College of Policing releases workplace adjustments report

New discovery report outlines recommendations for improving diversity and inclusion in policing

The College of Policing has released a discovery report on workplace adjustments (also known as reasonable adjustments) supporting disabled and neurodivergent officers and staff in the police service.

The report was commissioned by the National Police Chiefs’ Council (NPCC) as part of the Police Uplift Programme, the Government’s commitment to recruit an additional 20,000 officers by March 2023. Research was carried out by the College and PurpleSpace, the professional networking hub for disabled employees, with Force leads and individual officers and staff invited to participate in surveys run over the early part of 2021.

The report features quotations and personal stories, benchmarking studies from the public and private sector, and recommendations for change. Good practice by some police forces is highlighted, but the research also identifies a widespread lack of understanding of the importance of workplace adjustments in enabling disabled and neurodivergent staff to realise their potential. Key focus areas for improving inclusion across policing include strong leadership, effective employee networks, culture and language in relation to disability and neurodiversity.

A working group chaired by Deputy Chief Constable Amanda Blakeman, the NPCC’s lead for disability, is reviewing the recommendations. DCC Blakeman said: “Our colleagues’ stories show us that simple adjustments can make a huge difference, empowering individuals to give their best and helping forces to build strong inclusive teams that are reflective of our communities.”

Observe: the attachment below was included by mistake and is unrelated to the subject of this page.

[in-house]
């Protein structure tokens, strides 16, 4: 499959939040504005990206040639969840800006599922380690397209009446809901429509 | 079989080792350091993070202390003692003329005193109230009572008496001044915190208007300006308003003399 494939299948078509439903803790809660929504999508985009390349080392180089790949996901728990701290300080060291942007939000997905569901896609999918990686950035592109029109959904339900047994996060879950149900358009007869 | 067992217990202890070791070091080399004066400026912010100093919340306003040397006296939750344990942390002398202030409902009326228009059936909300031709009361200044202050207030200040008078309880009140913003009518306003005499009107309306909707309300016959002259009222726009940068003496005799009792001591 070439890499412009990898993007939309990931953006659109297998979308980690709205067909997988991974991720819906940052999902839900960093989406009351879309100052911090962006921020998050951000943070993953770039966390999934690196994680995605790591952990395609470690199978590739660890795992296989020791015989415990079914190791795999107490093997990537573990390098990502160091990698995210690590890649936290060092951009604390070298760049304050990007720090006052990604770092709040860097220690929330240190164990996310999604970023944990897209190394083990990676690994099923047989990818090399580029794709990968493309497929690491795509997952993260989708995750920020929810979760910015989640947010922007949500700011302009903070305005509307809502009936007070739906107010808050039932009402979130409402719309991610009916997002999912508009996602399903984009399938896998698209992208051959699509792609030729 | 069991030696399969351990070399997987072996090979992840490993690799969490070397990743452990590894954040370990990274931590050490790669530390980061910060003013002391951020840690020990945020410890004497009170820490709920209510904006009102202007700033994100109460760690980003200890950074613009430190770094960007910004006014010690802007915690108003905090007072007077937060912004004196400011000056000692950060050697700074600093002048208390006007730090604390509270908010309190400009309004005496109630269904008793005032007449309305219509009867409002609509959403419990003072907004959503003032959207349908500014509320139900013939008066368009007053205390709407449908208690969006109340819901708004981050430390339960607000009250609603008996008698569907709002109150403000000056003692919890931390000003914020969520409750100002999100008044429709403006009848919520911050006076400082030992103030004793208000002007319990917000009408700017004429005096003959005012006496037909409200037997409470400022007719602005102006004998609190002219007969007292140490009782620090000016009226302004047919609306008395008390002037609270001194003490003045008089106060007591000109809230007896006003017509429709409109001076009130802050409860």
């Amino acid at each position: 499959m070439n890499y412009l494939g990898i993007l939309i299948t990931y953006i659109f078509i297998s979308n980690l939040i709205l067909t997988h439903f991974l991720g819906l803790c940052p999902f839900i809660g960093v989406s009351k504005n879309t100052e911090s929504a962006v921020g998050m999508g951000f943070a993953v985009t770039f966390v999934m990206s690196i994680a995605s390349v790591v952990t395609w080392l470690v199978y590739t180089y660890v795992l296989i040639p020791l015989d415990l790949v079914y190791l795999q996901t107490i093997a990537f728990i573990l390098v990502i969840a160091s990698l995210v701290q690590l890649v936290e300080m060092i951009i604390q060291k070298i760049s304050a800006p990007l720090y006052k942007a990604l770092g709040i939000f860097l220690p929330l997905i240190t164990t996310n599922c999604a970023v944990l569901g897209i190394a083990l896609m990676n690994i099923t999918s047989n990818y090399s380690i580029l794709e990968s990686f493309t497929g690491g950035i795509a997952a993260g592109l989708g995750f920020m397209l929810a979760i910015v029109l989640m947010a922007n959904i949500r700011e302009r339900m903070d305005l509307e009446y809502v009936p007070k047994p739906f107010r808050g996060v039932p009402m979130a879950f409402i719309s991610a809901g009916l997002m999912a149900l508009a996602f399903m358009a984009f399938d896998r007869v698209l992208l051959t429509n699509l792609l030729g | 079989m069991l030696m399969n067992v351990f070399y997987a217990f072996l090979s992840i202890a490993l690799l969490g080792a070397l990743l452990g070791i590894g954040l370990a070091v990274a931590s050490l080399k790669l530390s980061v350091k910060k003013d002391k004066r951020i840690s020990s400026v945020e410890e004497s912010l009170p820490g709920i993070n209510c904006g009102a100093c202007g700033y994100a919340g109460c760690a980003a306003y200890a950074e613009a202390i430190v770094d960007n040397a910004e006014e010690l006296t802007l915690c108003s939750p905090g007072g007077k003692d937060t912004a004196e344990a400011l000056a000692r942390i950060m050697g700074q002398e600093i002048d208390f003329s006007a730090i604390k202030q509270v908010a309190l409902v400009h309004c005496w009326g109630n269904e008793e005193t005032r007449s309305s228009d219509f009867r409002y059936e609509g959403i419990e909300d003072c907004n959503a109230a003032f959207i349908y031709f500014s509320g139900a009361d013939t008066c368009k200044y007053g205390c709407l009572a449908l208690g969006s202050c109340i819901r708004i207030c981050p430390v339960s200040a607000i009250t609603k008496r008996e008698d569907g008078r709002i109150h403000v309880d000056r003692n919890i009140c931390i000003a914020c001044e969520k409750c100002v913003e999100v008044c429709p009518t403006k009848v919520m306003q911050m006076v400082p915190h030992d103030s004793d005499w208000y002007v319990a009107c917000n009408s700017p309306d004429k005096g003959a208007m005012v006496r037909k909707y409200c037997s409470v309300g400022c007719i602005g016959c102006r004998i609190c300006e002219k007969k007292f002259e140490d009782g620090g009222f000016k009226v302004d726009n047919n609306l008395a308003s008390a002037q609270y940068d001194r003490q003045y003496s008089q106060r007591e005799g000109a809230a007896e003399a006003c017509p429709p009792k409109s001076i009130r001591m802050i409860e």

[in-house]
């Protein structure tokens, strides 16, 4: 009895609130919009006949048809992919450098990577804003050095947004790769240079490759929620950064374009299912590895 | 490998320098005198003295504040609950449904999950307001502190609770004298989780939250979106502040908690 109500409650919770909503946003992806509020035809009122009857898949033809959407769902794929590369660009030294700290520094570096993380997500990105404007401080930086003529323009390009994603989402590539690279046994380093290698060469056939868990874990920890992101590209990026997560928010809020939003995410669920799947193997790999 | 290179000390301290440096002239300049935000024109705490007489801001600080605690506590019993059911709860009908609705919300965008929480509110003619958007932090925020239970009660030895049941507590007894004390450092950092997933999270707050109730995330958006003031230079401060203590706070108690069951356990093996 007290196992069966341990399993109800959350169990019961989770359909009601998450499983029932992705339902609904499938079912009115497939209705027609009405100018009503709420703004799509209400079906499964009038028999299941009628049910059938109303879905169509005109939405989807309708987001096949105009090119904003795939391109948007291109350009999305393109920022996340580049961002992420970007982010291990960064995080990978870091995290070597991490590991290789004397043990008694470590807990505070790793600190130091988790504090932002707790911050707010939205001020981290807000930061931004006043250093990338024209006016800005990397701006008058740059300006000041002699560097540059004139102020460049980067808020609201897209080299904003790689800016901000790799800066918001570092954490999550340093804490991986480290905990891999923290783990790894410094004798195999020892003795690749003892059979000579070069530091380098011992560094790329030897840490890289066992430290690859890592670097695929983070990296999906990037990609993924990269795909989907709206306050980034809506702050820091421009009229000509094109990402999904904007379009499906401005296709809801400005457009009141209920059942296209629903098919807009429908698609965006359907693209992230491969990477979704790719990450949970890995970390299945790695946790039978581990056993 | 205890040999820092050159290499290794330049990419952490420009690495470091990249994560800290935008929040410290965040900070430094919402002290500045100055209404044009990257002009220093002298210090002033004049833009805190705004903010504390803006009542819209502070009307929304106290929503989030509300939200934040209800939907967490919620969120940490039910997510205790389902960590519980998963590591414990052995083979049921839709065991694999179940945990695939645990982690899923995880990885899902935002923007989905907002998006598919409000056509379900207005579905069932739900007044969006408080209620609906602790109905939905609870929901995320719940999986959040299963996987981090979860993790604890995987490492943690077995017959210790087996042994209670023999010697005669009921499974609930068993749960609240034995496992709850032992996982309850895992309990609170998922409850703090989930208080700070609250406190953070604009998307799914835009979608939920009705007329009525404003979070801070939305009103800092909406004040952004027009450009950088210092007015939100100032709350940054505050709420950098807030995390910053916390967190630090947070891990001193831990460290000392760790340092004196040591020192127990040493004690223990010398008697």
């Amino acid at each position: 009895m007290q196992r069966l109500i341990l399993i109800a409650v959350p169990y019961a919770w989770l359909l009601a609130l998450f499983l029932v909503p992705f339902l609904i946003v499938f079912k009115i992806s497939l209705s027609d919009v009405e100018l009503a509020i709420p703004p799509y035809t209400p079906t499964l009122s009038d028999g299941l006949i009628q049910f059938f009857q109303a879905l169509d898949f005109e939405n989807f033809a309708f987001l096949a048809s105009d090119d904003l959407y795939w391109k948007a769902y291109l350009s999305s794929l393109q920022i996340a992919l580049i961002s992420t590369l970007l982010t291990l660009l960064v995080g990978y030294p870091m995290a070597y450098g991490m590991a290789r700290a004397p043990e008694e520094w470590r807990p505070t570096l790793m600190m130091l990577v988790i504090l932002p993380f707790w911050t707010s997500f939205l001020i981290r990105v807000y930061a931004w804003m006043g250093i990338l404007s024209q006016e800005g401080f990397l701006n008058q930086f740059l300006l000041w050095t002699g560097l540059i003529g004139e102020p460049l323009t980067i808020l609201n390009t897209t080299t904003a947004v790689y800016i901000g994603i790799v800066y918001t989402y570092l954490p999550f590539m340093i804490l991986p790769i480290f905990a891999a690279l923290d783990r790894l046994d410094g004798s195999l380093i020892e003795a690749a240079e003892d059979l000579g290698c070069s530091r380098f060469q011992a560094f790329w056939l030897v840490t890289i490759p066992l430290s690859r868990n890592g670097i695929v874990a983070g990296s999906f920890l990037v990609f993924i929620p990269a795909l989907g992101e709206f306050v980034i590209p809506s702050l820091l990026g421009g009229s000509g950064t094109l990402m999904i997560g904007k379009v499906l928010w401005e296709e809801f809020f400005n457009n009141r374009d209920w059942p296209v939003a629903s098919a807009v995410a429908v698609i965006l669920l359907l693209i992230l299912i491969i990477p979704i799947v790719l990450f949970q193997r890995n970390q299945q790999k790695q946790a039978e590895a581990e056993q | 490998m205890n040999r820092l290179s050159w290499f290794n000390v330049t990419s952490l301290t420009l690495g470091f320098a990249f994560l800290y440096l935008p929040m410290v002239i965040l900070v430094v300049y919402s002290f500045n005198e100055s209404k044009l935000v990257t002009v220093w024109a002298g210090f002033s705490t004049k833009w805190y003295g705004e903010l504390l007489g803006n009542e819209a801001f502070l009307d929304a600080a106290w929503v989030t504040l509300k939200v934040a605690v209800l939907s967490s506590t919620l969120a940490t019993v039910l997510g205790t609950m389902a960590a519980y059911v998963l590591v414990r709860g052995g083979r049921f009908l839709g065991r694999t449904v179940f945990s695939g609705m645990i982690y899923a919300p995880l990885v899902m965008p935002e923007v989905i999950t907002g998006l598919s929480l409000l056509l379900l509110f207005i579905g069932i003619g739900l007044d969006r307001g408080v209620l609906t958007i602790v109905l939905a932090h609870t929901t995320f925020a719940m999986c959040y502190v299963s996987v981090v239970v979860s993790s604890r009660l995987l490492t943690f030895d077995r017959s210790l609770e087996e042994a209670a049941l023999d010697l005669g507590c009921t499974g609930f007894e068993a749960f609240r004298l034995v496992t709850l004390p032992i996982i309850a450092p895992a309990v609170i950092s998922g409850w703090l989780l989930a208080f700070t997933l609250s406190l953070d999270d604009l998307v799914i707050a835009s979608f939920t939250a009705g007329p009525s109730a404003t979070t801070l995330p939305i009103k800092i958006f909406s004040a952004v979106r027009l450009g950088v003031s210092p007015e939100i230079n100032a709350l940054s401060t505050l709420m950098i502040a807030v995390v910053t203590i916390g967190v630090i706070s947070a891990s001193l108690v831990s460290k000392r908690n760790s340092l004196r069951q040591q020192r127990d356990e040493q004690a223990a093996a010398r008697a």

Some key takeaways from the individuals, HR business partners and diversity leads taking part in the survey:

  • 25 police forces had achieved Disability Confident Level 2 accreditation, with a further five Forces and the College of Policing achieving the top Level 3 tier (Disability Confident Leader)
  • 45% of Force Diversity & Inclusion strategies made reference to neurodiversity
  • 53% of HR departments were confident in the ability of first and second line managers to have proactive and inclusive conversations with their staff about disability
  • 69% of individuals had personally experienced, or were aware of a colleague having experienced, refusal of a reasonable adjustment request

Click on the image above to view the report page on the College of Policing website, or click on the link to download the PDF (133 pages). (A 3 minute video summary of the key points is available from Rank Success.)

The NPAA would like to thank the College of Policing and NPCC for the opportunity to participate in this project. ∎

“I used my experience to improve life for others”

From an autistic Police Constable to Police Sergeant – how one officer successfully challenged the system and improved career prospects for neurodivergent colleagues

Sergeant Suzanne Burke

Back in April we published a blog by Suzanne Burke, a Constable with the Metropolitan Police Service, in which she spoke candidly about her experiences as an autistic police officer. For several years, Suzanne had tried unsuccessfully to achieve promotion, having passed the exams but finding the final interview stage to be an insurmountable obstacle.